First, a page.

Why Do PSP Seek PSPNET’s Services?
Authors: McCall, H.C., Landry, C.A., Ogunade, A., Carleton, R.N., & Hadjistavropoulos
Why Was the Study Done?
Public safety personnel (PSP) have elevated rates of mental health disorders. Because of the nature of their work, they can face barriers (stigma, access, cost) to getting mental health care. There is a growing interest amongst PSP about the use of internet-delivered cognitive behavioural therapy (ICBT). ICBT is effective in treating anxiety, mood, and trauma-related disorders. ICBT can be offered in a therapist-supported or self-guided format. ICBT is also private, accessible at any time or location, and cost-effective, eliminating many common barriers to treatment.
PSPNET has developed a tailored ICBT program for Canadian PSP with promising initial outcomes. However, little is known about why PSP seek ICBT. The current study will explore responses from prospective PSPNET clients to determine:
- What occupational sectors do they come from? What personal characteristics (e.g., age, gender) do they report?
- How did they hear about PSPNET?
- How do they perceive ICBT?
- What motivated them to seek ICBT?
- What is the nature of their clinical concerns?
- What previous treatments have they used?
What Was Done in the Study?
Participants were 259 PSP from Saskatchewan and Quebec who signed up for PSPNET from December 2019 to March 2021. Participants answered questions about their symptoms of mental health disorders, current functioning, expectations of ICBT, and previous mental health service usage. They were also asked how they heard about PSPNET and why they sought PSPNET’s ICBT services.
What Did We Find Out?
- The average age of participants was 40.2 years, and the balance between men and women was fairly equal, with women making up 51.4% of participants.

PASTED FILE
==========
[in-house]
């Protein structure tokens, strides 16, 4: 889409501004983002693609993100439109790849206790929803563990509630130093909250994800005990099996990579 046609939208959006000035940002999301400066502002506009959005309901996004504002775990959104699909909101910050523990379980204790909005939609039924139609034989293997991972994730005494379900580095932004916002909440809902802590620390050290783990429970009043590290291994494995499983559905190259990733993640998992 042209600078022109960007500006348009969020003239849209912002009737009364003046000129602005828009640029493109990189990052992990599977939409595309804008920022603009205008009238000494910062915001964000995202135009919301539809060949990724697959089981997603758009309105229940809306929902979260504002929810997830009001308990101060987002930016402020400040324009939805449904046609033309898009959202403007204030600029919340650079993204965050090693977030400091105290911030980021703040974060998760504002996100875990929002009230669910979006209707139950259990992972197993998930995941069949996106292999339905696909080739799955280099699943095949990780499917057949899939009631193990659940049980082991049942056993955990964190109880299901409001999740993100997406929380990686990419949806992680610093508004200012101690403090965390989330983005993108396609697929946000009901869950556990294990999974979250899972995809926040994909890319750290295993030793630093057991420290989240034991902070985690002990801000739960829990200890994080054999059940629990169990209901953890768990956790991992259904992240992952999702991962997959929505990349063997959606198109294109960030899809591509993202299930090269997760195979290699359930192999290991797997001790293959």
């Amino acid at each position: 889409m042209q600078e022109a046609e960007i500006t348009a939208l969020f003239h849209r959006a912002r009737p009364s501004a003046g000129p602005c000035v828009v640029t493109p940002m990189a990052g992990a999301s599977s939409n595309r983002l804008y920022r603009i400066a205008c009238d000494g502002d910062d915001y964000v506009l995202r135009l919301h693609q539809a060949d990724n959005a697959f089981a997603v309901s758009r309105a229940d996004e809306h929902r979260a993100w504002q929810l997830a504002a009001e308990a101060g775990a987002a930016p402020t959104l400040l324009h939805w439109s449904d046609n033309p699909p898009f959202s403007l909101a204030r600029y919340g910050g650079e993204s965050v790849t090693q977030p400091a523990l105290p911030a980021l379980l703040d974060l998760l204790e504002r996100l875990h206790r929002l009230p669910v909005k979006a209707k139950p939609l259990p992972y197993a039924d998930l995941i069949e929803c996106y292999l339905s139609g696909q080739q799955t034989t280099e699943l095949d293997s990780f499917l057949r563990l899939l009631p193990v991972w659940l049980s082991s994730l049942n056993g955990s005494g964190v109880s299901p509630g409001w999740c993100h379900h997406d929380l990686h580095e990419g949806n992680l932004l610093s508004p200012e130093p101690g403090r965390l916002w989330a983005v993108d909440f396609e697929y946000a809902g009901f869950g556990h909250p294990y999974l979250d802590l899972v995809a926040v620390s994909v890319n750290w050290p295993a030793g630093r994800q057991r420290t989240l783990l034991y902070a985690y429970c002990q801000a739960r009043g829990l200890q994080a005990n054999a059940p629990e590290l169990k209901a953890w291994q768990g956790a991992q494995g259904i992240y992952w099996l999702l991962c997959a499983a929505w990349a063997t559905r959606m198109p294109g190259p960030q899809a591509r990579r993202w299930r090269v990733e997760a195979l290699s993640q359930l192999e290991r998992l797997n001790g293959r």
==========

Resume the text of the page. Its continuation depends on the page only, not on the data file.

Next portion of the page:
- Participants were from all sectors, but the bulk (74%) came from police, paramedics, and corrections.
- 6% of participants indicated they had heard about PSPNET through an employer, union, work colleague, or professional association.
- On average, participants expected a 55% improvement in symptoms with ICBT and reported feeling that ICBT would be “somewhat effective” to “very effective”.
- The majority of participants (74.1%) reported multiple reasons for trying ICBT. The top three reasons were:
- I heard about it and wanted to try it (49.8%)
- Wanting to learn to manage symptoms independently (47.1%)
- The convenience of ICBT (42.5%)
- Most participants (52.5%) reported previously consulting a healthcare or mental health care professional.
- The vast majority (84.7%) of participants screened positive for at least one mental health disorder, with 65.8% screening positive for two or more. The three most common types of symptoms in the clinically significant range were depression, anxiety, and PTSD.
Where Do We Go From Here?
This study has limitations, the most obvious being that feedback is limited to those that signed up for PSPNET. There were also only participants from the two provinces where PSPNET was offered during the study. However, there are some valuable insights. They include:
- Partnerships with PSP organizations may be helpful to facilitate ICBT use;
- prospective PSP clients wanted to learn to manage their problems, suggesting that skills-based or resilience-based treatment approaches are a good idea with PSP; and
- most reported elevated symptoms of mental health disorders even with previous treatment, which means PSP may require specialized care.
Why do public safety personnel seek tailored internet-delivered cognitive behavioural therapy? An observational study of treatment seekers. Read publication here.